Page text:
Just Finished: Made In America
I just recently finished reading this book, Made in America: An Informal History of the English Language in the United States, by Bill Bryson, and it was really great! I was a little skeptical at first, but once I got into it I was continually surprised by the information he presents. Bryson is a fantastic non-fiction writer, in that his style is very engaging and humorous. The book is organized cronologically and by category, so it was more of a history of america than just a book about language. Below are a few of the excerpts I found most interesting/entertaining:
In reference to the Pilgrims: "It would be difficult to imagine a group of people more ill-suited to a life in the wilderness. They packed as if they had misunderstood the purpose of the trip. They found room for sundials and candle snuffers, a drum, a trumpet, and a complete history of Turkey. One William Mullins packed 126 pairs of shoes and thirteen pairs of boots. Yet they failed to bring a single cow or horse, plow or fishing line. . . They were in short, dangerously unprepared for the rigors ahead, and they demonstrated their incompetence in the most dramatic possible way: by dying in droves."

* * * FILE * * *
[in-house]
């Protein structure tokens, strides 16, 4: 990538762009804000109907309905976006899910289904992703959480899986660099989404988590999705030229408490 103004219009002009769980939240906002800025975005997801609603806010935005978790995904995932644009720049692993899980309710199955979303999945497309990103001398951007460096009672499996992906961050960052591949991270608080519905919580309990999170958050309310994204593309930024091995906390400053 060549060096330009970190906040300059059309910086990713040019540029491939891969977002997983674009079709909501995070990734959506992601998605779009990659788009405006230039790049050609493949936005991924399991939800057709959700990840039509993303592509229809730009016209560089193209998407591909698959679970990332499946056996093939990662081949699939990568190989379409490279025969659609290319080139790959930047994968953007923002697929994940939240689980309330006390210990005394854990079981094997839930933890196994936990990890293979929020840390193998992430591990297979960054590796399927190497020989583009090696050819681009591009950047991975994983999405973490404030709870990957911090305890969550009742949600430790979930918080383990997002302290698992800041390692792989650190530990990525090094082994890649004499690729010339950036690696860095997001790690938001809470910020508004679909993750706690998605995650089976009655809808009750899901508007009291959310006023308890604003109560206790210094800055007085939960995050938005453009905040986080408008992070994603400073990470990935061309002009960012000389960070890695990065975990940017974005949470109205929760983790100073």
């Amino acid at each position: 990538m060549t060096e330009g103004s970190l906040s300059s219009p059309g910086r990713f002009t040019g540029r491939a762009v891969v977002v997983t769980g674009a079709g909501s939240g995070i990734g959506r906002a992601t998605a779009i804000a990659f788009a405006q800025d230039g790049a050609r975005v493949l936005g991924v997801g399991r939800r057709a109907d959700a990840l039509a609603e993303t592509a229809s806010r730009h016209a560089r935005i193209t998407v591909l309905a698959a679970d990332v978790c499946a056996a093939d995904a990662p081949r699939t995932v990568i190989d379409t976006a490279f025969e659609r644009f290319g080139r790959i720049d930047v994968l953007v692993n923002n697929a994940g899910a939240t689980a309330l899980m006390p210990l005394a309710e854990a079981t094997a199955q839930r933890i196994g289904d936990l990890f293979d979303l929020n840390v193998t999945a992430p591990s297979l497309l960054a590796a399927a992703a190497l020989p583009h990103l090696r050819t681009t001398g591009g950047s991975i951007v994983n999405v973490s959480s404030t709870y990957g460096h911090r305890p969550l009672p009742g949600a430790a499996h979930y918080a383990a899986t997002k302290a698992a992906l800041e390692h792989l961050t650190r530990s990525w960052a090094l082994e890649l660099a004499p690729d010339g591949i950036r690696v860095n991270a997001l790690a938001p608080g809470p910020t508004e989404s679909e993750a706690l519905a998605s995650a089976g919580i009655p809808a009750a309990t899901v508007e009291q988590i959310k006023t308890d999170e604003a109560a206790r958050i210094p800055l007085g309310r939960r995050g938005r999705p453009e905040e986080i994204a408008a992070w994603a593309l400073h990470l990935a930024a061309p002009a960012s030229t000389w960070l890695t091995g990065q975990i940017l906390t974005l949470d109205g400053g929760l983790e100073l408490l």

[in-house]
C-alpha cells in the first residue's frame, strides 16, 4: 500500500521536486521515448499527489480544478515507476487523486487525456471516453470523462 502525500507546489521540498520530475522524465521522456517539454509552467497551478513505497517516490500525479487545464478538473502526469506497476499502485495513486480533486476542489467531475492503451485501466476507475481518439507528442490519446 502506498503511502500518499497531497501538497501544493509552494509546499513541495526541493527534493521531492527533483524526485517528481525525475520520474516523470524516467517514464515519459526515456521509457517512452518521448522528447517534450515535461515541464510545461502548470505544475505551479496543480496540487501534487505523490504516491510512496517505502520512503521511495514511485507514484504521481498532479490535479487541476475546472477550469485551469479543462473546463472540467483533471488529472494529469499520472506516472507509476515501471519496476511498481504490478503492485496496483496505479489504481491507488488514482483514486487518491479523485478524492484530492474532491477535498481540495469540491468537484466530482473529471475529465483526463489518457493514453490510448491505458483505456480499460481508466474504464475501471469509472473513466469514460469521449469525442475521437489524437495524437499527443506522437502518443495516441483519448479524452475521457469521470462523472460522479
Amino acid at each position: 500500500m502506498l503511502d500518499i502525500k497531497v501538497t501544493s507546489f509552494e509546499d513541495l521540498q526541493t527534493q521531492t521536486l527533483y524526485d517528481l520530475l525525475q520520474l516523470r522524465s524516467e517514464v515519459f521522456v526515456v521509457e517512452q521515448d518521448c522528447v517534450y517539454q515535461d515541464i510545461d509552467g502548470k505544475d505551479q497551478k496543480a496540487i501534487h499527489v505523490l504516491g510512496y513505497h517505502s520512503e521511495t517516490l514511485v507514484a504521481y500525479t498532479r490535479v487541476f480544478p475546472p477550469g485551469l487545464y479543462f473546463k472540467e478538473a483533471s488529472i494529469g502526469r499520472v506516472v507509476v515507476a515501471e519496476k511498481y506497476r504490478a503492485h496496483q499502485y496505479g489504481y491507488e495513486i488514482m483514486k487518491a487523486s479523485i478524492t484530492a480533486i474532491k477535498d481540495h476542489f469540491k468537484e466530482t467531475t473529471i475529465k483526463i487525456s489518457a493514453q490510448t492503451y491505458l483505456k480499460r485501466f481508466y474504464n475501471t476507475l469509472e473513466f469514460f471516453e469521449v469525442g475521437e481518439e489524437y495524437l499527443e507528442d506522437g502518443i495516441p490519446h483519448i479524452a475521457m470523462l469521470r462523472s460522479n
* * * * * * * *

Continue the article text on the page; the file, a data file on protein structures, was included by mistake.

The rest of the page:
"Even on the great National Road, pride of the American highway system, builders were permitted to leave stumps up to fifteen inches high—slightly under knee height. Imagine, if you will, bouncing day after day over rocks, fallen branches, and tree stumps in an unsprung carriage and you may get some notion of the ardors of a long-distance trip in nineteenth-century America."
"Nonetheless, the McDonald's formula has clearly worked. In an average year, all but 4 percent of American consumers will visit a McDonald's at least once . . . McDonald's buys more beef and potatoes and trains more people than any other organization, the U.S. Army included."